Fairy tales can come true, it can happen to you
If you’re young at heart.
For it’s hard, you will find, to be narrow of mind
If you’re young at heart.
You can go to extremes with impossible schemes.
You can laugh when your dreams fall apart at the seams.
And life gets more exciting with each passing day.
And love is either in your heart, or on it’s way.
Seanan McGuire’s Indexing is a wry, action-packed fantasy in a world where fairy tales actually can come true, and it’s the last thing you would want to happen to you. When Sleeping Beauty carries an airborne sleeping virus more dangerous that weaponized biological warfare, the ATI Management Bureau is on the case to defend happily ever after. Its motto is “in aeternum felicitas vindactio” means precisely that.
The ATI uses the Aarne-Thompson Index to map the memetic incursions around the world, all coded to the Index. Each chapter begins with the Index number of the particular fairy tale manifestation. It’s all very amusing.
Special Agent Henrietta Marchen, ATI Management Bureau, leads a small squad of specialists, including Sloane Winters whose fairy tale persona is the Wicked Stepsister. Henrietta is a Snow White. Jeff is a shoe elf and Andy is blessedly untouched by the narrative. The narrative is the seemingly malignant force of fairy tales in the world. They later recruit a Pied Piper named Demi.
It seems there are more and more narrative incursions and sometimes they veer off their normal course in unexpected ways and the team begins to believe someone is manipulating the narrative. They must find that force and neutralize it before the narrative destroys them or even all of reality. So that is the adventure that frames this novel and it is entertaining to see how fairy tales can be viewed as singularly unfortunate tropes that keep repeating over and over again.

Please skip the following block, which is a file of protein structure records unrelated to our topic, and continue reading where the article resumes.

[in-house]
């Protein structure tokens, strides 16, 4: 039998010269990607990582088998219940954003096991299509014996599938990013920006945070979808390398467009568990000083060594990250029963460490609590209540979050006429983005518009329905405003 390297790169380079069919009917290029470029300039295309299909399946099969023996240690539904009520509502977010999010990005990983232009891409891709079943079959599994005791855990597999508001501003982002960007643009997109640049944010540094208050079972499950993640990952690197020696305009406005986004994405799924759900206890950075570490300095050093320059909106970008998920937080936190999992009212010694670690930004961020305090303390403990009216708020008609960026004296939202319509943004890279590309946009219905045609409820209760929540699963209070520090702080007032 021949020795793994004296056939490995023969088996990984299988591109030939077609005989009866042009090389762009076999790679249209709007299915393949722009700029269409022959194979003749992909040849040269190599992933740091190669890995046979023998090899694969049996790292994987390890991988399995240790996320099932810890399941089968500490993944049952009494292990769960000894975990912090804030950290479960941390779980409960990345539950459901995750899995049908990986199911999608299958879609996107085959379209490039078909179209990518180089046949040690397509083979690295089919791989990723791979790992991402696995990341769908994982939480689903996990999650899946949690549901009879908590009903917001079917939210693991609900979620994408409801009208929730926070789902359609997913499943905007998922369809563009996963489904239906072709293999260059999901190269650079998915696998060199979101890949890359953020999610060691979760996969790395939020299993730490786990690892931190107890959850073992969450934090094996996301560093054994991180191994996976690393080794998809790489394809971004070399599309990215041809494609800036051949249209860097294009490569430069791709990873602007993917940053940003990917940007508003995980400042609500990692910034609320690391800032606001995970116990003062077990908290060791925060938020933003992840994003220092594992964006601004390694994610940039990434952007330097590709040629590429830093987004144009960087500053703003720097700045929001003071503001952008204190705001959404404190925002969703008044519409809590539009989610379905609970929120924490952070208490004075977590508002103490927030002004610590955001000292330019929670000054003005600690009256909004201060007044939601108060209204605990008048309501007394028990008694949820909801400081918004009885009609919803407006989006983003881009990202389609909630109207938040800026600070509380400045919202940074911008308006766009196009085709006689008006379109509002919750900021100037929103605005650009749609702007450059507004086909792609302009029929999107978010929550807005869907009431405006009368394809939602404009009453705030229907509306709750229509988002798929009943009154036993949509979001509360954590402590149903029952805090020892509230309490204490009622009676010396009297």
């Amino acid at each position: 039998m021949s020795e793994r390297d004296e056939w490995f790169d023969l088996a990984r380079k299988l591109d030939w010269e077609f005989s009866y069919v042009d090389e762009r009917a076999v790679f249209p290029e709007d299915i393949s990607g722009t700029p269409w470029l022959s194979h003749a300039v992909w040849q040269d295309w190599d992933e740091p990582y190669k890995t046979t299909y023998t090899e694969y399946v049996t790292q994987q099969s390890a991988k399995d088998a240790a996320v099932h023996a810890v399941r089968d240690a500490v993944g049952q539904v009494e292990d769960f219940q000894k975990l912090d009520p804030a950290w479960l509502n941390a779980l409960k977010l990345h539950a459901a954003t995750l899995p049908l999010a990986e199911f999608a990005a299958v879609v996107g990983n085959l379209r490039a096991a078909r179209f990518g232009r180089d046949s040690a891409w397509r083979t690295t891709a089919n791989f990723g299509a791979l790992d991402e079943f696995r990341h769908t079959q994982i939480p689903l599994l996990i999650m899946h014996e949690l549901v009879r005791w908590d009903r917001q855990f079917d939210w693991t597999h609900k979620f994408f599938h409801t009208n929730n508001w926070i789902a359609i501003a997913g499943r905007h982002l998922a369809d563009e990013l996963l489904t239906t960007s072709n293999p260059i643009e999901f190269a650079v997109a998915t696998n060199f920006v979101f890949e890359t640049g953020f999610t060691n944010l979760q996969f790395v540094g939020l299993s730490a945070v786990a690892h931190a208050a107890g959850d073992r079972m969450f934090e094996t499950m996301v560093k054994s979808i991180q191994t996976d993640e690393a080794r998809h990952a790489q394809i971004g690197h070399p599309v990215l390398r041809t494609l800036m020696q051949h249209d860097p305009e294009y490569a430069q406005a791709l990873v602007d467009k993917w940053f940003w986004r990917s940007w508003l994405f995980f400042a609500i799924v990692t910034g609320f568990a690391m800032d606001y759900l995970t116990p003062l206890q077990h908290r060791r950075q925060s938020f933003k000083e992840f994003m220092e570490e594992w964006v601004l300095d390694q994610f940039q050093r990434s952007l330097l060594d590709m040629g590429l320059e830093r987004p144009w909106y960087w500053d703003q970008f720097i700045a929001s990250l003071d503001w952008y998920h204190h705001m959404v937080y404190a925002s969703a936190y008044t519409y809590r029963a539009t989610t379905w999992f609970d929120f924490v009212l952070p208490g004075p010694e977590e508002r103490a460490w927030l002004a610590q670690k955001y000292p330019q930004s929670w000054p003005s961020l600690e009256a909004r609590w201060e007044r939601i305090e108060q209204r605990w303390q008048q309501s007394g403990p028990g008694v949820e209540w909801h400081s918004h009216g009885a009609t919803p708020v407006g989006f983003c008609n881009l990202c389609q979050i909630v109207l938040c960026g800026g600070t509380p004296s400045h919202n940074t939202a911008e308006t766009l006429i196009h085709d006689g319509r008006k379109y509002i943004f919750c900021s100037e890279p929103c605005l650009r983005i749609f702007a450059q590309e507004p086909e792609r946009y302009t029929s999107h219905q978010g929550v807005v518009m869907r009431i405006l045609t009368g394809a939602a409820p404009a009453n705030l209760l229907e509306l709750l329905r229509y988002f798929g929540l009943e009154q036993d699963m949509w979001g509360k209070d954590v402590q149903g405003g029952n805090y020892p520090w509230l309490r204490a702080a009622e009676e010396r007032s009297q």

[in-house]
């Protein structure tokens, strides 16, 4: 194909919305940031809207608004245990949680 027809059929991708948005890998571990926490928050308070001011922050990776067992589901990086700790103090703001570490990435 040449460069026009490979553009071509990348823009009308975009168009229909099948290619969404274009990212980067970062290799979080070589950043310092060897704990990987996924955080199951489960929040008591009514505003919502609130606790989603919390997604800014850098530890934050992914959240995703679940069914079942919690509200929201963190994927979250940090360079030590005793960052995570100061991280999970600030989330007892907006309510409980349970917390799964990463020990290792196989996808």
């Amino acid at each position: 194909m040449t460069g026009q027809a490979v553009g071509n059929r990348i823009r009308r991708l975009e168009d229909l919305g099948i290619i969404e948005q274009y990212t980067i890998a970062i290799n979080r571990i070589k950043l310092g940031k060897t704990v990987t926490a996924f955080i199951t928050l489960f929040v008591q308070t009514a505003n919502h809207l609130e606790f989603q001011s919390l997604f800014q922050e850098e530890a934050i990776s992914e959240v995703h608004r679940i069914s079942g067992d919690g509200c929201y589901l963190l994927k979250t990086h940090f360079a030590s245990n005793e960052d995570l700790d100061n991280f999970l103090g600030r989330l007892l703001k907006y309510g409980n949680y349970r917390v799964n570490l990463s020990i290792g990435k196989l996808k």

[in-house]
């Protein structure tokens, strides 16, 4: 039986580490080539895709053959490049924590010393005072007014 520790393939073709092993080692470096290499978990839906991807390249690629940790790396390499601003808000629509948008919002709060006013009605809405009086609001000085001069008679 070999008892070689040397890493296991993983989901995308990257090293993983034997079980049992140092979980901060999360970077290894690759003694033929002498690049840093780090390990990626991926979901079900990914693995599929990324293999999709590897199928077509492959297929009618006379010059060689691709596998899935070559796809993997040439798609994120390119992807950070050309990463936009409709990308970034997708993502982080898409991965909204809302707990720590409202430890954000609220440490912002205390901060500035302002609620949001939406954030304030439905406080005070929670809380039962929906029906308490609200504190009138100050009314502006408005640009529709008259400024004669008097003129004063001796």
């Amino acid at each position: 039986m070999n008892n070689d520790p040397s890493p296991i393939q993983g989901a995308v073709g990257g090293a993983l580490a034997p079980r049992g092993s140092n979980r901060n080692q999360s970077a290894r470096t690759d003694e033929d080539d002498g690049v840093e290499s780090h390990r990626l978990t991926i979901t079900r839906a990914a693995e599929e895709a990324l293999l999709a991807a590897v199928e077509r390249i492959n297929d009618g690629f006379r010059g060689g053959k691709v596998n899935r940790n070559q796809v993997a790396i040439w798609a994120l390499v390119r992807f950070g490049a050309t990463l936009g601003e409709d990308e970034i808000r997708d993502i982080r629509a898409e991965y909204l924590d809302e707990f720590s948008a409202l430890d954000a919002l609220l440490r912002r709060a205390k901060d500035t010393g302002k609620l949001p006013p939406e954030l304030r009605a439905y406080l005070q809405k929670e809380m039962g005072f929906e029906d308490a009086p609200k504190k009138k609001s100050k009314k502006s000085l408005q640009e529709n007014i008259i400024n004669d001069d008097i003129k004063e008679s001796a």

I really loved Indexing for the first third or so of the book, but it became less entertaining as the various memetic incursions took on a pattern of temporary threat neutralized by Sloane, usually, who frankly was the most interesting character in the book. I think if the story has centered on her instead of Henry, I would have enjoyed it more. I struggled to focus and finish because the malignant force, the villain, made no sense. What set the villain off? What was the motivation? There was so much promise, but it felt as though the resolution at the end was not a complete resolution. There were unanswered questions and generally a feeling of “Huh? That was it?” I wanted something as brilliant as the premise and did not get it.
I borrowed this book from the library.